The behavioural pattern of two immiscible solvents, say ‘a’ and ‘b’, is essentially nonideal with respect to one another. Now, if a third substance is made to dissolve in a two-phase mixture of the solvents (i.e., ‘a’ and ‘b’), it may behave ideally in either phases provided its concentration in each individual phase is approximately small. Therefore, under these prevailing experimental parameters the ratio of the mole fractions of the solute in the two respective immiscible phases (‘a’ and ‘b’) is found to be a constant which is absolutely independent of the quantity of solute present. It is termed as the Nernst Distribution Law or the Partition Law and may be expressed as follows :
where, [A]a = Mole fraction of solute A in Phase ‘a’
[B]b = Mole fraction of solute B in Phase ‘b’, and
Kp = A constant.
The constant (Kp) is also known as the distribution coefficient or the partition coefficient. Interest-ingly, this particular relation [Eq. (a)] was originally derived for ideal solutions only, but it caters for a fairly good description of the behavioural pattern of a number of real-extraction-systems encountered in the analy-sis of pharmaceutical substances. However, the Partition Law offers the following two limitations, namely :
(a) It is not thermodynamically rigorous i.e., it takes no cognizance of the activities of the different species. In other words, it is solely applicable to very dilute solutions in which case the ratio of the activities almost approaches unity, and
(b) It does not hold good when the distributing substances encounters association or distribution in either phases (i.e., ‘a’ and ‘b’).
Consequently, a more rigorous treatment particularly specifies Kp as the ratio of the activities of the substance (A) in the two solvents instead of their concentrations. Hence, for dilute solutions, at a specified constant pressure and temperature, the mole fraction of a solute is directly proportional to its concentration in molarity or mass per unit volume ; which implies that these may be employed instead of mole-fraction in Eq. (a).
Thus, the Partition Coefficient Kp is also given by the following expression :
where, S1 = Solubility of substance A in solvent ‘a’, and
S2 = Solubility of substance A in solvent ‘b’.
Adequate precaution and care must be exercised in determining partition coefficients based on the solubility data as S1 is not the solubility of substance ‘A’ in pure Solvent ‘a’, but rather the solubility in Solvent ‘a’ saturated with Solvent ‘b’.
Example : In order to determine the exact partition coefficient of substance ‘A’ between water and ethyl acetate, the appropriate solubilities would be those of the substance ‘A’ in 3.3% ethyl acetate in water (composition of the ‘aqueous’ layer) and 8.7% in water in ethyl acetate (composition of the ‘ester’ layer).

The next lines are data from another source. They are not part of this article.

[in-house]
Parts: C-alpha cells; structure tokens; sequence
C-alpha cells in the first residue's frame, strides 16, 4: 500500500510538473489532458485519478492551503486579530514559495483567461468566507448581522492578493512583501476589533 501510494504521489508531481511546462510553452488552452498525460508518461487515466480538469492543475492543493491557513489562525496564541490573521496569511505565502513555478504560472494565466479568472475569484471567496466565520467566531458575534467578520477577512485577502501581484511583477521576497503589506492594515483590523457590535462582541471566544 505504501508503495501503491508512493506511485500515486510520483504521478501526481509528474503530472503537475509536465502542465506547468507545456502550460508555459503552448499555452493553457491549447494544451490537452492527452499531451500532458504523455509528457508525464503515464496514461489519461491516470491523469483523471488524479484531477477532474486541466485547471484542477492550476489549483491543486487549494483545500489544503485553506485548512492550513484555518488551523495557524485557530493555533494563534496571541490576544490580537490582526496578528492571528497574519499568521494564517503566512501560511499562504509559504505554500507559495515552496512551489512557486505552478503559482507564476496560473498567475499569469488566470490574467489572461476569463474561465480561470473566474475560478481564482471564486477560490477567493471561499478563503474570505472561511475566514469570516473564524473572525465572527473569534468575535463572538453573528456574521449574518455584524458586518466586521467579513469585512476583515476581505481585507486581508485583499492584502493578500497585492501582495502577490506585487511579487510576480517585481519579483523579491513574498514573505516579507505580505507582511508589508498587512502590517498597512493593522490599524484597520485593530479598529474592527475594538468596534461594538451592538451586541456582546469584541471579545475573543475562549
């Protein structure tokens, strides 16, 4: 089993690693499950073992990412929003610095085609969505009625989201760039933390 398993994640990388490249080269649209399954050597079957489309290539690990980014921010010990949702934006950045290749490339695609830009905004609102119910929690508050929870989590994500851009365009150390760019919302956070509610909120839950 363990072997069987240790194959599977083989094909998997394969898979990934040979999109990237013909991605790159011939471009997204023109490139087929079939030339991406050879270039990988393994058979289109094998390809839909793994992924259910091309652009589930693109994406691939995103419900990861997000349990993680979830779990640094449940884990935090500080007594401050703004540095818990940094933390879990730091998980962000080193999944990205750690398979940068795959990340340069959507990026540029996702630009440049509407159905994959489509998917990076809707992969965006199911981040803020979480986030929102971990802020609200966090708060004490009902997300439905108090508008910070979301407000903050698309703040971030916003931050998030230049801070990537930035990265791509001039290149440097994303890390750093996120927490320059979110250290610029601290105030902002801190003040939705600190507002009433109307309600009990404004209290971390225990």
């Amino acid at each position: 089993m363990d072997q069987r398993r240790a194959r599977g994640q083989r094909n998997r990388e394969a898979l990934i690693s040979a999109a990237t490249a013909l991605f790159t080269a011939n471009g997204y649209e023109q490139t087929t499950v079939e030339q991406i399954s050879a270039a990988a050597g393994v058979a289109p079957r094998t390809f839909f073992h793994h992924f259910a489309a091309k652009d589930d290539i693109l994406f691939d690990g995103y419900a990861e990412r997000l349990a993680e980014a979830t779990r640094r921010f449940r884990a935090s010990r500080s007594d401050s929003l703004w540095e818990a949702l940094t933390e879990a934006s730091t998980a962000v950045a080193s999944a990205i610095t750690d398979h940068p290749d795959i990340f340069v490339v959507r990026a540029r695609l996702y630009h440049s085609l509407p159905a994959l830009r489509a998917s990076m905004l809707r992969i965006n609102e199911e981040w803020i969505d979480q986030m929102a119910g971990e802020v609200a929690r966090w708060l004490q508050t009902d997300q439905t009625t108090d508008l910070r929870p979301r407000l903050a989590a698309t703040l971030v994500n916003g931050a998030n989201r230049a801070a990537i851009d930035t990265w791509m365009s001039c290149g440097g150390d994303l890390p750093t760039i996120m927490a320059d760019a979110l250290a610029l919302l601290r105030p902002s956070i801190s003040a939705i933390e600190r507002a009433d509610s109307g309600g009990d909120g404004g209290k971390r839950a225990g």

Likewise, the following Table 27.1, records the mutual solubilities of a few typical solvent pairs that are used frequently for liquid-liquid extraction procedures.
In liquid-liquid extractions the following two aspects are very crucial and important, namely :
(a) Error due to the Volume Change, and
(b) Effectiveness of an Extraction.
These two aspects shall be discussed briefly at this juncture.
In a situation wherein two immiscible solvents are employed in an extraction, the volumes of the two individual phases after attainment of equilibrium may be appreciably different in comparison to the initial volumes of the solvents used. Therefore, a number of procedures have been adopted to avoid ‘error due to the volume change’ incurred thereby, namely :
(i) Measure the volume of the phase employed for the analysis and incorporate this volume in the calculations,
(ii) Separate the phase quantitatively and subsequently dilute to a known volume,
(iii) Separate the phase quantitatively and make use of the entire volume in the remaining steps of the ongoing analysis, and
(iv) Carry a marker substance through the extraction to automatically compensate for volume changes.
However, the latter procedure finds its abundant use in chromatographic methods of analysis.
Based on the appropriate partition coefficient of an immiscible solvent pair it is possible to calculate the ‘effectiveness of an extraction’.
Let us assume that ‘x’ moles of solute present initially in a volume V2 of Solvent ‘b’. Now, this particular sample undergoes extraction with a volume V1 of Solvent ‘a’ and subsequently ‘y’ moles of com-pound are left in V2 at equilibrium.
Substituting these values in Eq. (a) and using molarity instead of mole fraction, we have :
after simplifying and rearranging :
where, f = Fraction not extracted.
Figure 27.1, represents the nomogram from which the unextracted fraction for various values of V2/V1 and K may be obtained.
From Eqs. (d) it is quite evident that the fraction extracted is absolutely independent of the initial solute concentration. Hence, the fraction left unextracted after ‘n’ extraction may be given by the following expression:
assuming that the same volumes of solvents have been used for each extraction.
Form Eq. (e) it is distinctly obvious that a series of several extractions would definitely prove to be more efficacious than one single extraction using the same total volume of solvent.
From figure 27.1, the following steps may be adopted in order to determine the percentage of the analyte left in the sample after a single extraction :
(i) Hold a straight edge in such a manner that it is made to pass though the point on the ‘left scale’ which exactly corresponds to that ratio of extracting solvent to sample solvent volume and through the point representing the partition coefficient (Kp) on the ‘middle scale’, and
(ii) The percentage of the ‘analyte’, left behind in the sample solvent after a single extraction is given by the intersection of the straight-edge with the ‘right scale’.